Five Tax Hacks that Could Save You Thousands

If you’re like most people, when tax time rolls around, you kick yourself for not making smarter investments. While your accountant will be instrumental in helping you avoid paying too much, there are also a few financial strategies that might help ease the pain of tax time. By taking these five simple steps, you could end up saving thousands on your taxes.

Increase Retirement Contributions

Retirement accounts are an excellent way to put money away for the future — and defer paying taxes on that money until a later date. The benefits of early retirement savings are dramatic; if you start putting money away at age 25 rather than at age 35, you could easily end up with a significant percent more in your account when you hit retirement.

Start a Health Savings Account

If you have opted for a high-deductible health plan, the employer may offer the chance to pay for eligible out-of-pocket medical expenses and insurance premiums with pre-tax dollars. This could be a smart way to lower your taxable income and put money aside for future health care needs. Aim for the maximum deductible, which is $3,500 for individuals and $7,000 for families.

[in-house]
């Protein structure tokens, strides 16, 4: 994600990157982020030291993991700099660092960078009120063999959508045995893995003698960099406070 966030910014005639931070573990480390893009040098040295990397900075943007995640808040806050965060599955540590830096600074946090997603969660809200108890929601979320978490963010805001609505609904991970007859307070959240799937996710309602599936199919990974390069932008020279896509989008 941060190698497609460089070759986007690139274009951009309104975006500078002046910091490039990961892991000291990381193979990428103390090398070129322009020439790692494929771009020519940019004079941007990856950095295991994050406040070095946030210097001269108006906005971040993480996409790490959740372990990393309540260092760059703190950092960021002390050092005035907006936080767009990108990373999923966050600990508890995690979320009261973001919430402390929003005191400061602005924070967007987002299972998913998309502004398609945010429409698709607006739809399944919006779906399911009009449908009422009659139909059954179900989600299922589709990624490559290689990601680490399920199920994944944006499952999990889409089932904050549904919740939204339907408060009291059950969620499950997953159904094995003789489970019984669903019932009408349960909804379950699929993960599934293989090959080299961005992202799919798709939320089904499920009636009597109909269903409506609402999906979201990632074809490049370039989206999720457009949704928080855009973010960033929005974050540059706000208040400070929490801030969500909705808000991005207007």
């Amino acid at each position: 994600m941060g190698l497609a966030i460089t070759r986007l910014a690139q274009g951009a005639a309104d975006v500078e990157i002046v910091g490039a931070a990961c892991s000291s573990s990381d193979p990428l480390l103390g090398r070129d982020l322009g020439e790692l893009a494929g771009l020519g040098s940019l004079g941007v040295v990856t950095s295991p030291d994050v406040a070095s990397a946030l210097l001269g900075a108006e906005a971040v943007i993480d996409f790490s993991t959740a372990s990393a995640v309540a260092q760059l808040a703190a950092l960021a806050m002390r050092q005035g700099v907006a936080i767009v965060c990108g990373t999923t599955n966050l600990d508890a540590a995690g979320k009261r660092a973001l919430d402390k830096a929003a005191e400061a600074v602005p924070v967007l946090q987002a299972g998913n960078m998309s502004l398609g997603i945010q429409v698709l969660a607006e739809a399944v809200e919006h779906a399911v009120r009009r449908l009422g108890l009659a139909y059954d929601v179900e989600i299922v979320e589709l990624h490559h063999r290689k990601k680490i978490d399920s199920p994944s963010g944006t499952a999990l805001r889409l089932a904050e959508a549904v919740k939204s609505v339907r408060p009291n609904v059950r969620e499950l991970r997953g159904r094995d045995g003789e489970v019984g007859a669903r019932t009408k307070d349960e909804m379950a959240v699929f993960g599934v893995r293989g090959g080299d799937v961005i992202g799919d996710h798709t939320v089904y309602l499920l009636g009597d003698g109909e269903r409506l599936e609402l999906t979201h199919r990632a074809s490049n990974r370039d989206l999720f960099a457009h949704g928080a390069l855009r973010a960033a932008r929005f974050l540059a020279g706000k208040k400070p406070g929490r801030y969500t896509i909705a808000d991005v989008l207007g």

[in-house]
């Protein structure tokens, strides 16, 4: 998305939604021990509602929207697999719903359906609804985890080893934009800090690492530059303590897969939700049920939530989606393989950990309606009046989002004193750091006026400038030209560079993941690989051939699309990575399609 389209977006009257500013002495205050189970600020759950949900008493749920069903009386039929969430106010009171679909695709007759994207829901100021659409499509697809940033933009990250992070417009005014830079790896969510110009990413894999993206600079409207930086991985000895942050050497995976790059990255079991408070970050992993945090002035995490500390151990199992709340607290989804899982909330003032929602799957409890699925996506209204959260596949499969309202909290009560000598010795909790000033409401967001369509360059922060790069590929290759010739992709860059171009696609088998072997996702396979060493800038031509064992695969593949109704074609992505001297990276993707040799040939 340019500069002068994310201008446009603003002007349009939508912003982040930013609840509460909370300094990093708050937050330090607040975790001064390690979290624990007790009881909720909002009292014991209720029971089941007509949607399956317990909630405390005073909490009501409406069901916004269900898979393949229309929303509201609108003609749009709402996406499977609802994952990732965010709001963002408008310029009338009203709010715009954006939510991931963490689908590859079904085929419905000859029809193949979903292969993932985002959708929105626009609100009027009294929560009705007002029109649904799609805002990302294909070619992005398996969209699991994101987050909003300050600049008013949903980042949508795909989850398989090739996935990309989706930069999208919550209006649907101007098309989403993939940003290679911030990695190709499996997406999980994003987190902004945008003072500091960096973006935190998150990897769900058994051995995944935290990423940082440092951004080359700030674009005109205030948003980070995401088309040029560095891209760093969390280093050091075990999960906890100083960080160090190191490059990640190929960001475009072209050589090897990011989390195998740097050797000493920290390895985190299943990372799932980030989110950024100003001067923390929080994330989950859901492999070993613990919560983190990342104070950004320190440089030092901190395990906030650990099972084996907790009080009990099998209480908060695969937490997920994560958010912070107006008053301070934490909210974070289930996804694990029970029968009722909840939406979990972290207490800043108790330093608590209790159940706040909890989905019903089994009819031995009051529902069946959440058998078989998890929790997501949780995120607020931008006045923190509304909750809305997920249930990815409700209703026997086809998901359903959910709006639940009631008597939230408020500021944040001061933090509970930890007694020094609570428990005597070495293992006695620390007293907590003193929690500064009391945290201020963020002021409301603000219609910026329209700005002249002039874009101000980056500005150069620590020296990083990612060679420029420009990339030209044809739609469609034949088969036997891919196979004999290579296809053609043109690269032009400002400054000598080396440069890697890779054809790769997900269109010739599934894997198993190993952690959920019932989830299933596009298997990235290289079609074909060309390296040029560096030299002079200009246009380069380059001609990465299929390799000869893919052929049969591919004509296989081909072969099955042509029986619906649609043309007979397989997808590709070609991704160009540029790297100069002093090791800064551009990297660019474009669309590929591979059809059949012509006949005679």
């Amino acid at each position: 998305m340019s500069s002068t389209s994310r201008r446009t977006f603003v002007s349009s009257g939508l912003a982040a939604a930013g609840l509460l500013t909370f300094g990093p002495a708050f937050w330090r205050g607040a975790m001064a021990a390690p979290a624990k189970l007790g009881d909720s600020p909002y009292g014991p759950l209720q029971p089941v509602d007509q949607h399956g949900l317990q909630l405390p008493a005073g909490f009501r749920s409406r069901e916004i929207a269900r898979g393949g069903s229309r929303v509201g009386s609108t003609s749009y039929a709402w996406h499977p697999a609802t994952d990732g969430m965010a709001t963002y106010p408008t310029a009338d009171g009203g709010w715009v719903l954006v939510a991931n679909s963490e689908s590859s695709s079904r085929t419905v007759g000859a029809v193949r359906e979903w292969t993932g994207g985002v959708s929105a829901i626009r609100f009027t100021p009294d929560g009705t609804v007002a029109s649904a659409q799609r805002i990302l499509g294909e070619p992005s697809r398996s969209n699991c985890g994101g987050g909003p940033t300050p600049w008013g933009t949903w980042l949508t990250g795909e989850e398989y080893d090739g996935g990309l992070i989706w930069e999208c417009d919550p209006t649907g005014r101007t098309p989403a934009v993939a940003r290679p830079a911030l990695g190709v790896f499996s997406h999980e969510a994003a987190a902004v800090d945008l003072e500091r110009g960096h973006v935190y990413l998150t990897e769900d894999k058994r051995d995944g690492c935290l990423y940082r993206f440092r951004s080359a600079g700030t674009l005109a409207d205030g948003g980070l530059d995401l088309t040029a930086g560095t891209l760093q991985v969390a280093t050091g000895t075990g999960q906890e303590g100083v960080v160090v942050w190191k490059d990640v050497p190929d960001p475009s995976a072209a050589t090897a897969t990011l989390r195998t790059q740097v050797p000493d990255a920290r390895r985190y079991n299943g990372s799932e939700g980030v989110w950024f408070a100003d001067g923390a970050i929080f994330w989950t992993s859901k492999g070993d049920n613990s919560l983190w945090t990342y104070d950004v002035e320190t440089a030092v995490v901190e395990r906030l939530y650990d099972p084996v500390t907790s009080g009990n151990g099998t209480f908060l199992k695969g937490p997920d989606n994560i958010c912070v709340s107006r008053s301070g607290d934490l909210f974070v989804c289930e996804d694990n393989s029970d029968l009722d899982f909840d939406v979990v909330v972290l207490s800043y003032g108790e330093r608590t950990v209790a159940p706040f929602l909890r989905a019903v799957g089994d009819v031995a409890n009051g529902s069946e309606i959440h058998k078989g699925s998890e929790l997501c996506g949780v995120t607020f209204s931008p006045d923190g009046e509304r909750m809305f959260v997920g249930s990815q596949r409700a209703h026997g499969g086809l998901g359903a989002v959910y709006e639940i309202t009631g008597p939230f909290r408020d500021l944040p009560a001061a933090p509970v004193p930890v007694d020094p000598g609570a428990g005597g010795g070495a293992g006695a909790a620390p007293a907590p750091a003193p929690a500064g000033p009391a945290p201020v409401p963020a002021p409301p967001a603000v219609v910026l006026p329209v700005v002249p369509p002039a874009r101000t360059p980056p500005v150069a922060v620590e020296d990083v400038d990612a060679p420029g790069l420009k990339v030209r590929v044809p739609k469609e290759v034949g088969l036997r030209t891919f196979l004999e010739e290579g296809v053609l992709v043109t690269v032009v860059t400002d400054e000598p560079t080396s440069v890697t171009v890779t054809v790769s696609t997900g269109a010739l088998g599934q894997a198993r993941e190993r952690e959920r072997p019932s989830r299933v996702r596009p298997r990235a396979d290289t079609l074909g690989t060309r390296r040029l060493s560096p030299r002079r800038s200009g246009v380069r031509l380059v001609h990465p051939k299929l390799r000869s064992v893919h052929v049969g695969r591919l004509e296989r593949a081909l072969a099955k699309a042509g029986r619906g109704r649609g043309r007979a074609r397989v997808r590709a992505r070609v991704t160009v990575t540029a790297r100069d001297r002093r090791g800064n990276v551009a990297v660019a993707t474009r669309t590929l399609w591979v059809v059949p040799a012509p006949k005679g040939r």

Accumulate Tax Credits

Tax credits provide a dollar-for-dollar reduction of the income taxes owed by an individual or company. In other words, tax credits are not reduced by the percentage of your marginal tax rate. For example, if you owe $1,500 in federal income tax and qualify for a credit of $1,000, the credit will reduce your tax bill by that full $1,000 — resulting in a final tax bill of only $500.

Optimize Deductions

While there are many tax breaks and credits available to consumers, some of the most important tax benefits are often overlooked or undervalued. Medical expenses can form a significant part of your claim, and if you’ve come through major surgery or illness, your medical expense deduction could be worth thousands. Similarly, giving to charity is a great way to reduce your tax liability.

Look at Your Withholding

The IRS requires you to take a specific amount out of each paycheck, but if your circumstances change and you get married or buy a house, you may want to change the amount withheld. Withholding can be adjusted whenever you wish to, so if you’re sticking to a budget with robust savings goals, withholding less money could help achieve your ultimate financial goals.